Characteristics: Teak is known as the Noblest of Woods due to its durability and resistance to water and sun. Has the least coefficient of expansion and contraction of most hardwoods. Teak heartwood is rated as very durable with respect to decay fungi and termites. Grain straight, sometimes wavy; texture coarse, uneven (ring porous); dull with an oily feel; scented when freshly cut.

Weight: Basic specific gravity (ovendry weight/green volume) 0.55; air-dry density 40 pcf.

Janka Rating: 1155

Working Properties: Teak machines beautifully but Due to silica content dulls tools. Tugnsten Carbide tooling is recommended. Dust may cause skin irritations. Silica content variable, up to 1.4% is reported.

Uses: Teak flooring, decking, paneling. Shipbuilding, joinery, furniture, carving, cabinetwork, paneling, turnery, tanks and vats, fixtures requiring high resistance to acids.

Wooderra offers teak products such as teak flooring, teak decking, teak paneling and more from sustainably and renewable sources in Panama.

For more information on teak and teak products from Panama contact Wooderra moc.arredoow@ofni






zapatero

Zapatero:

Scientific Name: Hyeronima alchorneoides

Other Common and Commercial Names: Mascarey (Columbia, Ecuador), Pilón (Costa Rica), Naciton (Nicaragua)

Appearance: Heartwood is dark brown with tones of burgandy/cherry. It is similar to Black Walnut. Straight to interlocked grain with low gloss and moderately coarse texture. Consistent color with striped tangential markings.

Characteristics: Moderately heavy wood green but is light when dried. Good resistance to fungi, decay, and termites. Low linear shrinkage and moderately stable volumetric shrinkage. Drying is fast with some warping and checking.

Weight: Basic specific gravity (ovendry weight/green volume) 0.60 to 0.67; air- dry density 46 to 53 pcf.

Janka Rating: 1220

Working Properties: Easy to saw and work with but sometimes high in silica so can be abrasive for tooling. Planing and molding is good to moderately good. Excellent for turning, mortising, boring, and sanding.

Uses: High quality furniture, flooring, ceiling and wall paneling and general carpentry and millwork. Excellent surface for engineered flooring. Used a lot for Large Rustic Table Slabs.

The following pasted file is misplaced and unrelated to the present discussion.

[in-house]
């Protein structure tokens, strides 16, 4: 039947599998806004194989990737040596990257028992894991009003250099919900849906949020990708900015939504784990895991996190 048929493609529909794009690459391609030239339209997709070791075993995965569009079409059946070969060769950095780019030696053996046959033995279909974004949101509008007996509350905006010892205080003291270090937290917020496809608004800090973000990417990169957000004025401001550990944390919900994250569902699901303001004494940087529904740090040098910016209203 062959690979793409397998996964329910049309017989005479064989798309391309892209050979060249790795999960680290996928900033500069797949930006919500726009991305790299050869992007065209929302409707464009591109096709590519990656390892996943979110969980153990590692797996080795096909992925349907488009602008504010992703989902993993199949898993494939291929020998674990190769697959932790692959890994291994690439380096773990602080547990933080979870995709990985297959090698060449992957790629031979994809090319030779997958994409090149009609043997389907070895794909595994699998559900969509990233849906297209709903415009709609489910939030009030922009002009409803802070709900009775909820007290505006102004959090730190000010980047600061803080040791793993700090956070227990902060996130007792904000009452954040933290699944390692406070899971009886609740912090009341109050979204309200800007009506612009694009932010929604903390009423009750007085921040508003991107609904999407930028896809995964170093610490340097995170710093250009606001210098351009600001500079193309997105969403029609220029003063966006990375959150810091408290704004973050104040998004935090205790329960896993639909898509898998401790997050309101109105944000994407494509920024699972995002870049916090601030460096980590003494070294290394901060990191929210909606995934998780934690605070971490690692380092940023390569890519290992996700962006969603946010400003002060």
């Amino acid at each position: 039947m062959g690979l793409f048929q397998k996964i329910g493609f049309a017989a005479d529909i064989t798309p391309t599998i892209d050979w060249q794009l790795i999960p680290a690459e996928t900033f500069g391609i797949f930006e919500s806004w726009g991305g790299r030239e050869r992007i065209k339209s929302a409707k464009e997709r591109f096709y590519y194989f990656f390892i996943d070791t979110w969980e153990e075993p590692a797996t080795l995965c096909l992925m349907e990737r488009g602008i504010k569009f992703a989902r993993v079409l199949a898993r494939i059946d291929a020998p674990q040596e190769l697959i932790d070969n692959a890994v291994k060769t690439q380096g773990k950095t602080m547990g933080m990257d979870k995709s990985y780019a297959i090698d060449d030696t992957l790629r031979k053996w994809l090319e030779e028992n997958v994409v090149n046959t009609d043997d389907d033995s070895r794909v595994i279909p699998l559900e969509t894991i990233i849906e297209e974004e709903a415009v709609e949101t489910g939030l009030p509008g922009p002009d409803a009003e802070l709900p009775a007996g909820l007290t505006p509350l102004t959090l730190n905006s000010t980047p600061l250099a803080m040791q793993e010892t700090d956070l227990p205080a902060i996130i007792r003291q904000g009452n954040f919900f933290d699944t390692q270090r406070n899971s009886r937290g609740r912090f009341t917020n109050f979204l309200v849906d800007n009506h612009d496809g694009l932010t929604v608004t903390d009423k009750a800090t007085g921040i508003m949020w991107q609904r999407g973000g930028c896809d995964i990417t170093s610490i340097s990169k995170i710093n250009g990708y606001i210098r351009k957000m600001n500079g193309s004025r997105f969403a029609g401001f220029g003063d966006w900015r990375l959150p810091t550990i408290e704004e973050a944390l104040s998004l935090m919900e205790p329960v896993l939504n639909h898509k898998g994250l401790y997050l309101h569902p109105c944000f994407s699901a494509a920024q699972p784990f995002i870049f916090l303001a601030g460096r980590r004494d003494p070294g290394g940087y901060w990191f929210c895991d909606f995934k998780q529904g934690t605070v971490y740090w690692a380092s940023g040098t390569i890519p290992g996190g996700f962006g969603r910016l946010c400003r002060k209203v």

zorro

Zorro:

Scientific Name: Astronium graveolens

Other Common and Commercial Names: Tigerwood, Palo de cera, Palo de culebra (Mexico), Gusanero (Colombia), Gateado (Venezuela), Guarita (Brazil), Guasango (Ecuador).

Appearance: When fresh sawn, the heartwood is russet brown, orange brown, or reddish brown to red with narrow to wide irregular stripes of medium to very dark brown. After exposure it becomes brown, red, or dark reddish brown with nearly black stripes. The wood often has a striking figure caused by irregular dark longitudinal bands.

Characteristics: Grain variable, straight to roey; texture fine to medium, uniform; no distinctive odor or taste. Moderately difficult to season. Air-dries fast to moderate rate. Laboratory tests indicate the wood to be very durable in resistance to both white and brown rot organisms. These results substantiate the reputed high durability of this species.

Weight: Basic specific gravity (ovendry weight/green volume) averages 0.84 for timber from Honduras and Venezuela; material from Brazil and Colombia averages 0.75. Average air-dry density is about 60 pcf from these four sources.

Janka Rating: 2160

Working Properties: Not difficult to work in spite of its high density, finishes very smoothly, and takes a high polish. The wood weathers well and is highly resistant to moisture absorption. It is reported to be difficult to glue.

Uses: Interior/Exterior Decking and Flooring. Among the most outstanding heavy, durable construction timbers, also highly favored as a fine furniture and cabinet wood. Cut for decorative veneers, it is used for specialty items such as knife handles, brush backs, archery bows, billiard cue butts, turnery, and carving.